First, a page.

Tuesday, May 3, 2016

May 3: Polish Constitution Day

Constitution Day (Święto Konstytucji 3 Maja or Święto Narodowe Trzeciego Maja) marks the promulgation of the Polish Constitution in 1791, the first in modern Europe (that of the French Revolutionaries came into being only in September of that year). Banned by the communist regime, the holiday was once again officially recognized in 1990.

The Constitution remained in force only until a new Partition of Poland in 1793, but its influence was profound. Professor Marek Zebrowski summarizes:

The Enlightenment Era in Poland brought an economic revival as well flourishing of arts and literature. Writers such as Hugo Kołłątaj and Stanisław Staszic postulated far-reaching political and social reforms and laid the groundwork for the Polish Constitution. The process was officially launched in 1787, when Ignacy Potocki was selected to coordinate the project. A lively constitutional debate ensued and lasted almost four years. It pitted two camps against each other—the reformists who wanted to strengthen the government and extend voting rights beyond the landed gentry, and the powerful landowning class that was loath to relinquish their cherished privileges.
The successful vote for the 1791 Constitution was a result of a carefully planned surprise, practically tantamount to a constitutional coup d’état. Most of the Sejm’s deputies were on holiday and procedural calls for a quorum were ignored. Supporters of the Constitution occupied the chambers and the public gallery, and their overwhelming presence secured a passing vote. Since saving Poland’s uncertain future was paramount in the minds of its drafters, the new Constitution was a pragmatic mixture of progressive and conservative ideas. It called for a return of the hereditary monarchy and it restricted some privileges previously granted to religious minorities. On the other hand it abolished the liberum veto law, extended legal protection to a wider sector of Poland’s citizens, and restored the right of the monarch to nominate ministers that would be responsible to the Sejm. The progressive features of the 1791 Constitution, such as the habeas corpus provision that covered all property owners and a clear statement that all power emanates from the will of the people, were clearly rooted in sixteenth-century legislation and political theories of such reformists as Andrzej Frycz-Modrzewski (1503-1572) and Wawrzyniec Goślicki. . . .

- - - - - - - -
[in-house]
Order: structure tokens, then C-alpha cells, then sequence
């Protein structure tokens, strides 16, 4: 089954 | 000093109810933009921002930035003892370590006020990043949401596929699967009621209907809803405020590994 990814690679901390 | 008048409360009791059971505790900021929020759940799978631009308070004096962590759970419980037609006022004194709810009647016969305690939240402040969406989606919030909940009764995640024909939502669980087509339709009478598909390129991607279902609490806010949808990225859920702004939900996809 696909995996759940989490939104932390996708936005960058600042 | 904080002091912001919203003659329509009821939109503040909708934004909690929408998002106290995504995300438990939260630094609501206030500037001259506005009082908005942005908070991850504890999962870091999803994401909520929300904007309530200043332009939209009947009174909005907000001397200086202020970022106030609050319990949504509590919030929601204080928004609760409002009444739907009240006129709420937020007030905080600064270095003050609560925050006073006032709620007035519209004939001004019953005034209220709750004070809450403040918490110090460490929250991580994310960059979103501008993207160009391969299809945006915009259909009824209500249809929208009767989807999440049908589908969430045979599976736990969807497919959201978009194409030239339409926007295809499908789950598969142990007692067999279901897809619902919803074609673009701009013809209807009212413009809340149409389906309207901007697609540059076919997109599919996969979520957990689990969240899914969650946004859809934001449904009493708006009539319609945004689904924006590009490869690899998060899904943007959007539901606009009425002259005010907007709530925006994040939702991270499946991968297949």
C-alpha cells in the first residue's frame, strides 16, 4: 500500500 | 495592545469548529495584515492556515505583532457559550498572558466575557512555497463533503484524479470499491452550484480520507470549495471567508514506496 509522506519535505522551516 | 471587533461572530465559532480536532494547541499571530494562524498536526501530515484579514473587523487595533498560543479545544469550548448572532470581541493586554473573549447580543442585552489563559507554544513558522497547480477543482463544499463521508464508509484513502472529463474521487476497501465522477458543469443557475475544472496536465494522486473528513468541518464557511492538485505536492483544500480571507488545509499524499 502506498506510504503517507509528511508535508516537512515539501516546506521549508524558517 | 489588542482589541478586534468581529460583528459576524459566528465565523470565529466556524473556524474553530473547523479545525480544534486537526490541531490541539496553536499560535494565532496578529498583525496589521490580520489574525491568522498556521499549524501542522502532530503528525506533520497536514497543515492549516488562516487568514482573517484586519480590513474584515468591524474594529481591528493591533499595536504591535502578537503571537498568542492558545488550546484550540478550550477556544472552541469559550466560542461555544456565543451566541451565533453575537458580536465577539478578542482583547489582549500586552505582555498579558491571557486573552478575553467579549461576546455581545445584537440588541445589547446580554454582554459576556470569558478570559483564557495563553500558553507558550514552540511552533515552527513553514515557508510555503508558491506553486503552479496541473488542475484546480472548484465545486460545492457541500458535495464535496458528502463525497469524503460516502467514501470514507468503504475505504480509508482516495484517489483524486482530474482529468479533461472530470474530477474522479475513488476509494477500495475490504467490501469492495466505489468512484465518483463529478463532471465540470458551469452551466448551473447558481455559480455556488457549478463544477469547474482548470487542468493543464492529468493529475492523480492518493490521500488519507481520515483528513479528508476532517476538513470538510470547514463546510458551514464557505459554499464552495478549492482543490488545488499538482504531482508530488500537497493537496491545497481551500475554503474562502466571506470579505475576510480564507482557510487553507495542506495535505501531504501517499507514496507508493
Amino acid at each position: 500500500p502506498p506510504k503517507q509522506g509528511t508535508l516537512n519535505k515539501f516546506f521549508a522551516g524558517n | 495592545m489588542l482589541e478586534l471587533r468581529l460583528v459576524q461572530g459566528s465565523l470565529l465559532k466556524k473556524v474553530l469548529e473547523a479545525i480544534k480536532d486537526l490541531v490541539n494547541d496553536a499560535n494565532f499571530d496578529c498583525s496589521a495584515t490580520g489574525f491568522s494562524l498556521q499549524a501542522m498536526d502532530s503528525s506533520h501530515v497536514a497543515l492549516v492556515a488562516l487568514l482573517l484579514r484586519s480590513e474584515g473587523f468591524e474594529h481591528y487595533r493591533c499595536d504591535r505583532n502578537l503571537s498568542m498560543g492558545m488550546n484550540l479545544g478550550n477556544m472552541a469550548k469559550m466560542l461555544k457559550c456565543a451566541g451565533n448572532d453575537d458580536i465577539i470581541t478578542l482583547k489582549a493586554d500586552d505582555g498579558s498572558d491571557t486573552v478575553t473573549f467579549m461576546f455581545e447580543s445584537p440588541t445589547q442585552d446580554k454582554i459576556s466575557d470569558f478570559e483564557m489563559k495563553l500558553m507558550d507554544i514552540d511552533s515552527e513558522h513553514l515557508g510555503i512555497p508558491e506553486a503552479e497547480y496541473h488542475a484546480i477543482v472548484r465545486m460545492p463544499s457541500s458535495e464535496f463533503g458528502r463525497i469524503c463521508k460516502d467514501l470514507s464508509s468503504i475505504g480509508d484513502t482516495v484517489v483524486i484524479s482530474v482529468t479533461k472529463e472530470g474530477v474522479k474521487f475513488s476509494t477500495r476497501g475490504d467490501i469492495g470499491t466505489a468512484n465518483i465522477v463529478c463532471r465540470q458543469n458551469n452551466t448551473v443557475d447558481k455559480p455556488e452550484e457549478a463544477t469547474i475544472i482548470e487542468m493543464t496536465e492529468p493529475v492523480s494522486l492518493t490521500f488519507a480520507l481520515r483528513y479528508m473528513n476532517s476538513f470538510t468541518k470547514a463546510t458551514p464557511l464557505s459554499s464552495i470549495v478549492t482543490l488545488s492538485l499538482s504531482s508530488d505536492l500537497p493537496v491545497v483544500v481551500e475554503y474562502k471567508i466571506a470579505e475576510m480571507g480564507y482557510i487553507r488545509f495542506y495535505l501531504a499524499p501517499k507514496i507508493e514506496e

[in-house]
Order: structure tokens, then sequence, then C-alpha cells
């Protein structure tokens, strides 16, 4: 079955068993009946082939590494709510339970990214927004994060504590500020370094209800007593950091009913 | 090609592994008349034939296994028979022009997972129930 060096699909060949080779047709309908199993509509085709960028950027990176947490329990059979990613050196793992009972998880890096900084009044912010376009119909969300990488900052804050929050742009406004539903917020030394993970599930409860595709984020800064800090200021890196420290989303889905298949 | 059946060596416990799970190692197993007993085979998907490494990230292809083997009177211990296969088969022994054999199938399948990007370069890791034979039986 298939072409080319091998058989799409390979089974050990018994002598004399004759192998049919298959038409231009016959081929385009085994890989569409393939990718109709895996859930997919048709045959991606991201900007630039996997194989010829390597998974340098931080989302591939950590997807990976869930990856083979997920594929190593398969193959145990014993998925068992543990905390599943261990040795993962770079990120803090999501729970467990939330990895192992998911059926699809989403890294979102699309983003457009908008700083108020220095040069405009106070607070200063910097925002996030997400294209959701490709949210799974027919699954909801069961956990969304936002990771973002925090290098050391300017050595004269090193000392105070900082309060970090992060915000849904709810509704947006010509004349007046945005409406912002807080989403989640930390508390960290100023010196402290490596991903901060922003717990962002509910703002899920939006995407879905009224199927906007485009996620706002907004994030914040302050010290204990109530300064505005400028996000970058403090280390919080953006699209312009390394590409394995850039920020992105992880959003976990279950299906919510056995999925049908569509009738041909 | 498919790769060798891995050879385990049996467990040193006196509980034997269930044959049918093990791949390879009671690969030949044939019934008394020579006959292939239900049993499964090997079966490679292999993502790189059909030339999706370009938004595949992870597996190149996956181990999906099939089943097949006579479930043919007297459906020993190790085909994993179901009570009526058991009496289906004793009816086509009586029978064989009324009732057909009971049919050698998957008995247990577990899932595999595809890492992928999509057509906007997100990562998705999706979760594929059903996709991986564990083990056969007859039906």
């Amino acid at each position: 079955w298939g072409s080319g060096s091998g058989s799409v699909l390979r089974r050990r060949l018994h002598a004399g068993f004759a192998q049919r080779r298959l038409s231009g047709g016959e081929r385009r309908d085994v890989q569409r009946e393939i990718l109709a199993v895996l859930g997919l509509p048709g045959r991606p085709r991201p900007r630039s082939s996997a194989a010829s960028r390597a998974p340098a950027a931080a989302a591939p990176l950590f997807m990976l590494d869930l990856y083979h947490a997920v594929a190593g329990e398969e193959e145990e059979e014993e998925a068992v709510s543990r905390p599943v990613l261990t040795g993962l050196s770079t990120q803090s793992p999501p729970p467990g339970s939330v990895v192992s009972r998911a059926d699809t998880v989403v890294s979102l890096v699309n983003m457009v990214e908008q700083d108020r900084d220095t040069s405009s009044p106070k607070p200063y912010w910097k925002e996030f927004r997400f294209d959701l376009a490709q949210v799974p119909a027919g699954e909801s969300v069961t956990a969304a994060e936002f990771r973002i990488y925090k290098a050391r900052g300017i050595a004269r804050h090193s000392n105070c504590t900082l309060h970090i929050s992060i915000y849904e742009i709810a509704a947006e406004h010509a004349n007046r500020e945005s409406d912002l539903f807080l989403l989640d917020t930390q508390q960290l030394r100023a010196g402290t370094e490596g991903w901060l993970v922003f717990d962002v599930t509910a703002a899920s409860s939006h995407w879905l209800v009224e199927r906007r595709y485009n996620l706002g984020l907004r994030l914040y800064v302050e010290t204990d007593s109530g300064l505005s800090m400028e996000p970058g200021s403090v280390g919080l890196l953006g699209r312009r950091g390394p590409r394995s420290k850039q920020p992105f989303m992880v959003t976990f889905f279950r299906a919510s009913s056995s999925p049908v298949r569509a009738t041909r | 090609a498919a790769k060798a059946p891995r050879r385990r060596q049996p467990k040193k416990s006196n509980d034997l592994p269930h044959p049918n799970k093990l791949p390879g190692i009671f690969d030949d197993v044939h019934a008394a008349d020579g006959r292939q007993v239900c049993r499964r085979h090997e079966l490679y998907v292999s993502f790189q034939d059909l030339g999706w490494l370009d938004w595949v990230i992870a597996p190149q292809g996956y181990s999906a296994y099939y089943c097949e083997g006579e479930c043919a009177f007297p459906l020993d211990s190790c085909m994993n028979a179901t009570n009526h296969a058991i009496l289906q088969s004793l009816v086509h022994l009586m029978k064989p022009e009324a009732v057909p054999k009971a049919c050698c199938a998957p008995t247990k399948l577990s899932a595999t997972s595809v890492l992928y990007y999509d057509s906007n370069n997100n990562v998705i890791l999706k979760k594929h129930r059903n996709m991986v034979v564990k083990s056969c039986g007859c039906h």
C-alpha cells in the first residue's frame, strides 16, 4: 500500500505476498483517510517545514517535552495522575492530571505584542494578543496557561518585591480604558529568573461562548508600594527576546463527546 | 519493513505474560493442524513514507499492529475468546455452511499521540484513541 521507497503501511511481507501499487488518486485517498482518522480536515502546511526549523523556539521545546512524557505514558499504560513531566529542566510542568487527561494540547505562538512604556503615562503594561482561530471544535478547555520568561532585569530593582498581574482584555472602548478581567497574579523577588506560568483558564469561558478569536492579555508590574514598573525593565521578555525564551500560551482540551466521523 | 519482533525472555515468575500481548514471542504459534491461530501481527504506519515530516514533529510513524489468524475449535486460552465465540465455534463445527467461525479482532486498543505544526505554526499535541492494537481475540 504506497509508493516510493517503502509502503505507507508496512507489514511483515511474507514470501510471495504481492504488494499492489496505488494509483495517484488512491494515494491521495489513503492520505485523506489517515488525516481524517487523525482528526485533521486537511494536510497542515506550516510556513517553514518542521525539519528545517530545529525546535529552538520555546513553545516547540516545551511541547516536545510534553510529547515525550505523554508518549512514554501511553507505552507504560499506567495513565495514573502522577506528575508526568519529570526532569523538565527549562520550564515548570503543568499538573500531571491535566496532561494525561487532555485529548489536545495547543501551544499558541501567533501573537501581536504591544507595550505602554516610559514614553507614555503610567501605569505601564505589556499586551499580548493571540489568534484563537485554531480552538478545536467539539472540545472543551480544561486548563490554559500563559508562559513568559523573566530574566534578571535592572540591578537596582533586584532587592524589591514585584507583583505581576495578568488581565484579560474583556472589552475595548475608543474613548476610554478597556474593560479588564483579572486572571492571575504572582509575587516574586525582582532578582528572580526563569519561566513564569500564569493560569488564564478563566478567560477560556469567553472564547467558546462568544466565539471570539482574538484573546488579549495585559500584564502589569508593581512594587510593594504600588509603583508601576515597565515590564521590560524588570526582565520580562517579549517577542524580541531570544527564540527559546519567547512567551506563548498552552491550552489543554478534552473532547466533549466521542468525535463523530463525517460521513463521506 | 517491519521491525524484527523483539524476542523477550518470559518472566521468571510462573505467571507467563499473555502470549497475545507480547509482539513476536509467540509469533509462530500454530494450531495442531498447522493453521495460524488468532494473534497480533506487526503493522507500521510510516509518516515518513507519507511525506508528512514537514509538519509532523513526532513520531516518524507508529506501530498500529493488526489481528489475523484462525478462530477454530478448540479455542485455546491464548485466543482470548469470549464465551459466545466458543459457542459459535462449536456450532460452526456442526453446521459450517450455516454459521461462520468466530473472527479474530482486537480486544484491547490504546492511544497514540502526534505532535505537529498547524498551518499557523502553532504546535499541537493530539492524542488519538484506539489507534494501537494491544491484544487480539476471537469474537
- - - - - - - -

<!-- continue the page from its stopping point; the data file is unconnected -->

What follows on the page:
The May 1791 Constitution was translated into French, German, and English and many prominent figures, including Thomas Paine and Edmund Burke, praised Poland’s progressive thinking and democratic spirit.
These objects and documents associated with the promulgation of the Constitution and the subsequent revolutionary upheavals are from the great Czartoryski Museum in Kraków. (Closed for extensive renovations for several years, it may reopen in 2018).


Extensive discussion and English translation of the Constitution from Wikipedia.

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